Grenadian constitutional referendum, 2018

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A constitutional referendum was held in Grenada on 6 November 2018.[1] The proposed constitutional amendment, which voters ultimately rejected, would have made the Caribbean Court of Justice (CCJ) the final court of appeal, replacing the British Judicial Committee of the Privy Council, and renamed the Supreme Court.[2] A slightly different proposal was previously made in a 2016 referendum, but was also rejected by voters.[3]

Antigua and Barbuda also held a referendum on joining the CCJ on the same day; that vote also failed to pass.[1][4]

Question[edit]

Voters were asked to respond YES or NO to the following question:

Do you approve the Bill for an Act proposing to alter the constitution of Grenada cited as Constitution of Grenada (Caribbean Court of Justice and renaming of Supreme Court) (Amendment) Bill 2018?[5]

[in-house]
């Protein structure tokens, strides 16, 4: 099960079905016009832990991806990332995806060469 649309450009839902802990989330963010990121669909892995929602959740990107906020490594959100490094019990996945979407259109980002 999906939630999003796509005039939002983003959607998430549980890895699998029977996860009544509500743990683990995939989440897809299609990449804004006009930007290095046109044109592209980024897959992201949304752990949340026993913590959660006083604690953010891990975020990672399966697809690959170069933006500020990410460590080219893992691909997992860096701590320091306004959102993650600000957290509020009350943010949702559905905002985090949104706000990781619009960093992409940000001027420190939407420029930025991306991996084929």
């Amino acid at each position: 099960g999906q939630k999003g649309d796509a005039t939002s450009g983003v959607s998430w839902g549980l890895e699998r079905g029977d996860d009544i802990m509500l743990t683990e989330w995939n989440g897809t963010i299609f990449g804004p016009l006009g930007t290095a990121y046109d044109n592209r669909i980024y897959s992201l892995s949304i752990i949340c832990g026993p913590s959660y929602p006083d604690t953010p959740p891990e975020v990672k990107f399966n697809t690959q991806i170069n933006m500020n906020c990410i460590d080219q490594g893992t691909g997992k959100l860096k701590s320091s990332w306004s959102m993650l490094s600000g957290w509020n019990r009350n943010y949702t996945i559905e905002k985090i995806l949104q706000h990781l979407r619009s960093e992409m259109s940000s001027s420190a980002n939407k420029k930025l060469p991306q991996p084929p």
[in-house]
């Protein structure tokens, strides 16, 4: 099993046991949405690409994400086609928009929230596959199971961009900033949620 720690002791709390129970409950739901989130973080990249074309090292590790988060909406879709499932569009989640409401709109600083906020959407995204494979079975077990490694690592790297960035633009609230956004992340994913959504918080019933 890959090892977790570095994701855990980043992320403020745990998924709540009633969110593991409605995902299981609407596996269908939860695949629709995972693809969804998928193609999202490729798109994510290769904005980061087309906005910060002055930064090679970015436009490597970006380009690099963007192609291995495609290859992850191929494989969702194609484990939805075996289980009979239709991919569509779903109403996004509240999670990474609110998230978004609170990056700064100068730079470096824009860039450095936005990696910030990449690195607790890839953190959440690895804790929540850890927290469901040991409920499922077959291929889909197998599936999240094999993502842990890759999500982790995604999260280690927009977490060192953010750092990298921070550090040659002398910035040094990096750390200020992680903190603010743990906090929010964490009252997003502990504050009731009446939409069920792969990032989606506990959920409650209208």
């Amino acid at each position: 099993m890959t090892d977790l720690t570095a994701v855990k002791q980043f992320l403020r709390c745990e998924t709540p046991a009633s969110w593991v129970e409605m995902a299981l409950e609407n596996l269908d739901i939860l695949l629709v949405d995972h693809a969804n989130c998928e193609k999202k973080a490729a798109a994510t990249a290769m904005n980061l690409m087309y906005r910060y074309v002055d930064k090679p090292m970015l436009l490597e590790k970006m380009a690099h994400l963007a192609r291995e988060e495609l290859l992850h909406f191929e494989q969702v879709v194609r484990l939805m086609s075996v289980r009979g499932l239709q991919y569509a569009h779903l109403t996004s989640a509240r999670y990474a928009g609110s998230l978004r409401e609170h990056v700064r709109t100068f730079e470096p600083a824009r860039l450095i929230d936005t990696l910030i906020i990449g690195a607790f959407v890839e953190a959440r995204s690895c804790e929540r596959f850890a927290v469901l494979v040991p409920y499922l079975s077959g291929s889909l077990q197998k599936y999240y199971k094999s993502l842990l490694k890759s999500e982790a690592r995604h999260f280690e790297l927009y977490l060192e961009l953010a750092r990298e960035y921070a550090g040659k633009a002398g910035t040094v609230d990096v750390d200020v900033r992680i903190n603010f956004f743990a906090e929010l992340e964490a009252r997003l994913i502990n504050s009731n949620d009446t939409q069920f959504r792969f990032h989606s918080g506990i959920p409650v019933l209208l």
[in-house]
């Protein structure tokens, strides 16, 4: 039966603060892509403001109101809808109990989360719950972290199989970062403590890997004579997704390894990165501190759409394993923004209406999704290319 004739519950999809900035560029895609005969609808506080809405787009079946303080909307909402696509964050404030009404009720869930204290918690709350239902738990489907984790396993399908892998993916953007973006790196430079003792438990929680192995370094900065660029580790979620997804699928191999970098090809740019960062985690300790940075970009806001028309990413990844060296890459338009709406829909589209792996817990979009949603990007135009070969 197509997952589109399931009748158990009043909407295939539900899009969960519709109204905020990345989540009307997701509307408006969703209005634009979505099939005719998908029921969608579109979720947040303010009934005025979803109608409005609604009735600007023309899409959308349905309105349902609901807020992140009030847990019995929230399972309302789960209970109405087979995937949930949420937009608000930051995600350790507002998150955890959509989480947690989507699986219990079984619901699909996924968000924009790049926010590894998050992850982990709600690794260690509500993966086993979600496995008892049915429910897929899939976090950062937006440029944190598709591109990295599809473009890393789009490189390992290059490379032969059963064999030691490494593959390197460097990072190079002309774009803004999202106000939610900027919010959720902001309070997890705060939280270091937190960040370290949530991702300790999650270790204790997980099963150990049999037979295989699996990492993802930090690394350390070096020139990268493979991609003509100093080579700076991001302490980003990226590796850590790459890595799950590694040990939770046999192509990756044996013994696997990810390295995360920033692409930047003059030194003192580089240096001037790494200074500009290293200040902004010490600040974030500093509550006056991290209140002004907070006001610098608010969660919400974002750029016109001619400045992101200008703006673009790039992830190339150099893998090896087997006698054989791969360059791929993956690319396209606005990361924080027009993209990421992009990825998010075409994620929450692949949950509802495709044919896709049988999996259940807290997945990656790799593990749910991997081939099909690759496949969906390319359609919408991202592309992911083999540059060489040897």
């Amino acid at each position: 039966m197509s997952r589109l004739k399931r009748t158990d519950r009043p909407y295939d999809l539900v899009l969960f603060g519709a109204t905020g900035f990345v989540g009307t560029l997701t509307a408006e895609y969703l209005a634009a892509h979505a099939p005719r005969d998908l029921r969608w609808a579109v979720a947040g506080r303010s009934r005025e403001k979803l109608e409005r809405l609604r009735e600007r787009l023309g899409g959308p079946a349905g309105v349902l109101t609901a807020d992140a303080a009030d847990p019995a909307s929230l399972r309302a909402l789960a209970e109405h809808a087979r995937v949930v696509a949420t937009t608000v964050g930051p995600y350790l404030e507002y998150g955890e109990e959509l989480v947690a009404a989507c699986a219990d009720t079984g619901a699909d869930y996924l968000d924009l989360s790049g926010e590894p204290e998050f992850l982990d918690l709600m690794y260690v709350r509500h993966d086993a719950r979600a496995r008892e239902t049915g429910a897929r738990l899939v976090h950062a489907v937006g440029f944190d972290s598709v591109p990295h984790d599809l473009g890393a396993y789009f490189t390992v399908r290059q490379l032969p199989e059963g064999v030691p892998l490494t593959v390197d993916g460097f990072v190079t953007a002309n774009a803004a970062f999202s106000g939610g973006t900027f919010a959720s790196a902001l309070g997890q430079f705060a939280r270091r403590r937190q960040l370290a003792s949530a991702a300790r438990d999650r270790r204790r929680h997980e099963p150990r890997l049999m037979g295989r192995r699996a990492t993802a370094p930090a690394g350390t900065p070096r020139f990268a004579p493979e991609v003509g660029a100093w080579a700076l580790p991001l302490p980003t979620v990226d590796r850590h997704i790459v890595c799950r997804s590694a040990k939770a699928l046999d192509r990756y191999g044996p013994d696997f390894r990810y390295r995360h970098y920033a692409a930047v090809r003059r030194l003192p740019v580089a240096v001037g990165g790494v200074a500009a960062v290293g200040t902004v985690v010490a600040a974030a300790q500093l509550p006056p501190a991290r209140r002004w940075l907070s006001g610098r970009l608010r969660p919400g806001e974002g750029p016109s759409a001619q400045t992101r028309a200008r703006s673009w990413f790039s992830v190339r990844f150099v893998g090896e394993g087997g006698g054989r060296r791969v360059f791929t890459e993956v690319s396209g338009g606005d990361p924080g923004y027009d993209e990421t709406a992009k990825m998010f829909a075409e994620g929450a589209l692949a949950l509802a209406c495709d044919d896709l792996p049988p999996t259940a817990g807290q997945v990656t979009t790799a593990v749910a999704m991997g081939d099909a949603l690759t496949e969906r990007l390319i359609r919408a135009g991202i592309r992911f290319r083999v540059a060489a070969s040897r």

Results[edit]

No votes outstripped yeses by 12,133 to 9,846, on a turnout of 28%. Prime Minister Keith Mitchell, whose government had called the vote, said he was "disappointed" but that he was "in total acceptance of the results".[6]

Choice Votes %
For 9,846 44.80
Against 12,133 55.20
Invalid/blank votes 119
Total 22,098 100
Registered voters/turnout 79,410 27.83
Source: St. Lucia News Online

References[edit]

  1. ^ a b ANTIGUA – Antigua and Grenada to hold CCJ Referendum in November Caribbean News Services, 2 July 2018
  2. ^ Is Grenada's CCJ referendum really about access to justice? Part 2 Now Grenada, 5 July 2018
  3. ^ Grenada To Hold Another CCJ Referendum The Gleaner, 23 April 2018
  4. ^ "Antiguans and Barbudans reject efforts to adopt CCJ". Caribbean News Service. 6 November 2018. Retrieved 7 November 2018.
  5. ^ "PM tells voters not to be swayed by misleading information about the referendum". Now Grenada. 5 November 2018. Retrieved 6 November 2018.
  6. ^ "Grenada: Prime Minister Mitchell disappointed at results". St. Lucia News Online. 6 November 2018. Retrieved 7 November 2018.